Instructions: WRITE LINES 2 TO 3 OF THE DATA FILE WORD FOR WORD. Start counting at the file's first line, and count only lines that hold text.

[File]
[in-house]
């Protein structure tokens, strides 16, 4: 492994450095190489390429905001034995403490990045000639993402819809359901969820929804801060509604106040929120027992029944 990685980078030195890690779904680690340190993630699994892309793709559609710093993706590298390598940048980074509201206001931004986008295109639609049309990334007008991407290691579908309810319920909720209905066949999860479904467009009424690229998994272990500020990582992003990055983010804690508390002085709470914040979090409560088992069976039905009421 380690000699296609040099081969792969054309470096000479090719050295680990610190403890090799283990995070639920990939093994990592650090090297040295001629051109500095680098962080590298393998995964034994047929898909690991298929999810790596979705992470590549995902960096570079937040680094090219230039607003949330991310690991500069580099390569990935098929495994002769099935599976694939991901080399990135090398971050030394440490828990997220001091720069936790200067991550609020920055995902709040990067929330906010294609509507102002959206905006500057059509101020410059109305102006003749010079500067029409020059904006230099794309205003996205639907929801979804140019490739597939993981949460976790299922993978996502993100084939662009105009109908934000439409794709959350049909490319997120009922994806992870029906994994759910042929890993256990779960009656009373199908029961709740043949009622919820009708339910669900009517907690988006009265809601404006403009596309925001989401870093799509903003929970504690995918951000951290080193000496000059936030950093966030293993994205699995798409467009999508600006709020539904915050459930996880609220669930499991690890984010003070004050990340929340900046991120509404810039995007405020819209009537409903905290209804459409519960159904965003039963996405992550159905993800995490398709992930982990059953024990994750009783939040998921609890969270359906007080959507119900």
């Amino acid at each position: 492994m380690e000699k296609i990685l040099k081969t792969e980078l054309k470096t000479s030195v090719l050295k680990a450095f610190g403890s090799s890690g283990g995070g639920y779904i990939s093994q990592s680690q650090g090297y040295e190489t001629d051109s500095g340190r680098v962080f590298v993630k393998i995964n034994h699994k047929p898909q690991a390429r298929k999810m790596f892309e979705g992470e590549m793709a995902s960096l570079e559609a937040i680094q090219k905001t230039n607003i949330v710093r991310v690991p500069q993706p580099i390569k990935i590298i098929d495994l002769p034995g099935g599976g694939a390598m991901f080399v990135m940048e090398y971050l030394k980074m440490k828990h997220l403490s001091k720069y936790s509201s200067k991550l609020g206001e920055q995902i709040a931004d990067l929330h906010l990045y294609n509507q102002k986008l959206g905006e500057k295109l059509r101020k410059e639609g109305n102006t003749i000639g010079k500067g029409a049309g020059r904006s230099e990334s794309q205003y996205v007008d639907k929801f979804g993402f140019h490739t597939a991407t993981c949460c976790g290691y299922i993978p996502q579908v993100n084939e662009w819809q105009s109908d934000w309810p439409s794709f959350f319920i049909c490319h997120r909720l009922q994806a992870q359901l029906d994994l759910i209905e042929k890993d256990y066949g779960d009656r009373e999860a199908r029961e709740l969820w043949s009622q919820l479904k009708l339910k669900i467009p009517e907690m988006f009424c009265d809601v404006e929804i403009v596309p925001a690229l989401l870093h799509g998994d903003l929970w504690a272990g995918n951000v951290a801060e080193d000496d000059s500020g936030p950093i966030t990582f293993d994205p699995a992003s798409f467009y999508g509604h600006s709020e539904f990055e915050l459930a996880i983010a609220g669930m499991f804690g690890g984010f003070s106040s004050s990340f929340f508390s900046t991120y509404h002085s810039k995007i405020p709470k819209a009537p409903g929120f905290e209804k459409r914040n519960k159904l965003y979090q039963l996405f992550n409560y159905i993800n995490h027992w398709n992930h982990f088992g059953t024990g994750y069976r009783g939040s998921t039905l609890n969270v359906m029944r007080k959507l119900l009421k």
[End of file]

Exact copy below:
């Protein structure tokens, strides 16, 4: 492994450095190489390429905001034995403490990045000639993402819809359901969820929804801060509604106040929120027992029944 990685980078030195890690779904680690340190993630699994892309793709559609710093993706590298390598940048980074509201206001931004986008295109639609049309990334007008991407290691579908309810319920909720209905066949999860479904467009009424690229998994272990500020990582992003990055983010804690508390002085709470914040979090409560088992069976039905009421 380690000699296609040099081969792969054309470096000479090719050295680990610190403890090799283990995070639920990939093994990592650090090297040295001629051109500095680098962080590298393998995964034994047929898909690991298929999810790596979705992470590549995902960096570079937040680094090219230039607003949330991310690991500069580099390569990935098929495994002769099935599976694939991901080399990135090398971050030394440490828990997220001091720069936790200067991550609020920055995902709040990067929330906010294609509507102002959206905006500057059509101020410059109305102006003749010079500067029409020059904006230099794309205003996205639907929801979804140019490739597939993981949460976790299922993978996502993100084939662009105009109908934000439409794709959350049909490319997120009922994806992870029906994994759910042929890993256990779960009656009373199908029961709740043949009622919820009708339910669900009517907690988006009265809601404006403009596309925001989401870093799509903003929970504690995918951000951290080193000496000059936030950093966030293993994205699995798409467009999508600006709020539904915050459930996880609220669930499991690890984010003070004050990340929340900046991120509404810039995007405020819209009537409903905290209804459409519960159904965003039963996405992550159905993800995490398709992930982990059953024990994750009783939040998921609890969270359906007080959507119900």
């Amino acid at each position: 492994m380690e000699k296609i990685l040099k081969t792969e980078l054309k470096t000479s030195v090719l050295k680990a450095f610190g403890s090799s890690g283990g995070g639920y779904i990939s093994q990592s680690q650090g090297y040295e190489t001629d051109s500095g340190r680098v962080f590298v993630k393998i995964n034994h699994k047929p898909q690991a390429r298929k999810m790596f892309e979705g992470e590549m793709a995902s960096l570079e559609a937040i680094q090219k905001t230039n607003i949330v710093r991310v690991p500069q993706p580099i390569k990935i590298i098929d495994l002769p034995g099935g599976g694939a390598m991901f080399v990135m940048e090398y971050l030394k980074m440490k828990h997220l403490s001091k720069y936790s509201s200067k991550l609020g206001e920055q995902i709040a931004d990067l929330h906010l990045y294609n509507q102002k986008l959206g905006e500057k295109l059509r101020k410059e639609g109305n102006t003749i000639g010079k500067g029409a049309g020059r904006s230099e990334s794309q205003y996205v007008d639907k929801f979804g993402f140019h490739t597939a991407t993981c949460c976790g290691y299922i993978p996502q579908v993100n084939e662009w819809q105009s109908d934000w309810p439409s794709f959350f319920i049909c490319h997120r909720l009922q994806a992870q359901l029906d994994l759910i209905e042929k890993d256990y066949g779960d009656r009373e999860a199908r029961e709740l969820w043949s009622q919820l479904k009708l339910k669900i467009p009517e907690m988006f009424c009265d809601v404006e929804i403009v596309p925001a690229l989401l870093h799509g998994d903003l929970w504690a272990g995918n951000v951290a801060e080193d000496d000059s500020g936030p950093i966030t990582f293993d994205p699995a992003s798409f467009y999508g509604h600006s709020e539904f990055e915050l459930a996880i983010a609220g669930m499991f804690g690890g984010f003070s106040s004050s990340f929340f508390s900046t991120y509404h002085s810039k995007i405020p709470k819209a009537p409903g929120f905290e209804k459409r914040n519960k159904l965003y979090q039963l996405f992550n409560y159905i993800n995490h027992w398709n992930h982990f088992g059953t024990g994750y069976r009783g939040s998921t039905l609890n969270v359906m029944r007080k959507l119900l009421k």